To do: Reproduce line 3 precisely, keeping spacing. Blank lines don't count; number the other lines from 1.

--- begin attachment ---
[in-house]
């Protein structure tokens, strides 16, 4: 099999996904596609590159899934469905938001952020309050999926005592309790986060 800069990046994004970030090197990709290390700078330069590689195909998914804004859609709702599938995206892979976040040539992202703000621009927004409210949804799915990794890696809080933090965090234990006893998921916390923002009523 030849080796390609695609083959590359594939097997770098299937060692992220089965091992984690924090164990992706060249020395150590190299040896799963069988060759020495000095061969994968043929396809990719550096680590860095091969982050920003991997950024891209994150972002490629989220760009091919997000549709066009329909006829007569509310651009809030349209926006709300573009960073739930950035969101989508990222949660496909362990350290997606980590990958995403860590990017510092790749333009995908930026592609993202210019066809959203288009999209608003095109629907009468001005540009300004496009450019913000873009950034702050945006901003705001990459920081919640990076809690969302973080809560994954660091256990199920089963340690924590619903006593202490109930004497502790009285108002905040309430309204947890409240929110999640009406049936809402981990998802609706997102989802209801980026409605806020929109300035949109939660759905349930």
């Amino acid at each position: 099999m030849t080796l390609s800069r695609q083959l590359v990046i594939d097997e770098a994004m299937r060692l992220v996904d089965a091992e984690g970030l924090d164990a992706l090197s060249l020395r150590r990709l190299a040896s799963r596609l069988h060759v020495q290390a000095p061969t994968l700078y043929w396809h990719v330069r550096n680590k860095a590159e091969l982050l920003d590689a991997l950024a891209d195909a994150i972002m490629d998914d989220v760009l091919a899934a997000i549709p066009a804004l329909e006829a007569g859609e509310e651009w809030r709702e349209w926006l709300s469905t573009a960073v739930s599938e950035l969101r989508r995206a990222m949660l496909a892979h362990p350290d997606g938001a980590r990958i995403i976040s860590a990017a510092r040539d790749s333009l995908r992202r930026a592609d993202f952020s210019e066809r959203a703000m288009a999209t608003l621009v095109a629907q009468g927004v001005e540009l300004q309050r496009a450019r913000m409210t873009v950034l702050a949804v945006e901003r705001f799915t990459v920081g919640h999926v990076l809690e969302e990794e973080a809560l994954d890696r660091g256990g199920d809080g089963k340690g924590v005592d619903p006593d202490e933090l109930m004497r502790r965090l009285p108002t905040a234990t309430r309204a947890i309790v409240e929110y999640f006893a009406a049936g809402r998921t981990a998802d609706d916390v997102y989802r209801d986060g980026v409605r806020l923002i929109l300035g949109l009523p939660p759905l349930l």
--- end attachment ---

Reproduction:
């Amino acid at each position: 099999m030849t080796l390609s800069r695609q083959l590359v990046i594939d097997e770098a994004m299937r060692l992220v996904d089965a091992e984690g970030l924090d164990a992706l090197s060249l020395r150590r990709l190299a040896s799963r596609l069988h060759v020495q290390a000095p061969t994968l700078y043929w396809h990719v330069r550096n680590k860095a590159e091969l982050l920003d590689a991997l950024a891209d195909a994150i972002m490629d998914d989220v760009l091919a899934a997000i549709p066009a804004l329909e006829a007569g859609e509310e651009w809030r709702e349209w926006l709300s469905t573009a960073v739930s599938e950035l969101r989508r995206a990222m949660l496909a892979h362990p350290d997606g938001a980590r990958i995403i976040s860590a990017a510092r040539d790749s333009l995908r992202r930026a592609d993202f952020s210019e066809r959203a703000m288009a999209t608003l621009v095109a629907q009468g927004v001005e540009l300004q309050r496009a450019r913000m409210t873009v950034l702050a949804v945006e901003r705001f799915t990459v920081g919640h999926v990076l809690e969302e990794e973080a809560l994954d890696r660091g256990g199920d809080g089963k340690g924590v005592d619903p006593d202490e933090l109930m004497r502790r965090l009285p108002t905040a234990t309430r309204a947890i309790v409240e929110y999640f006893a009406a049936g809402r998921t981990a998802d609706d916390v997102y989802r209801d986060g980026v409605r806020l923002i929109l300035g949109l009523p939660p759905l349930l």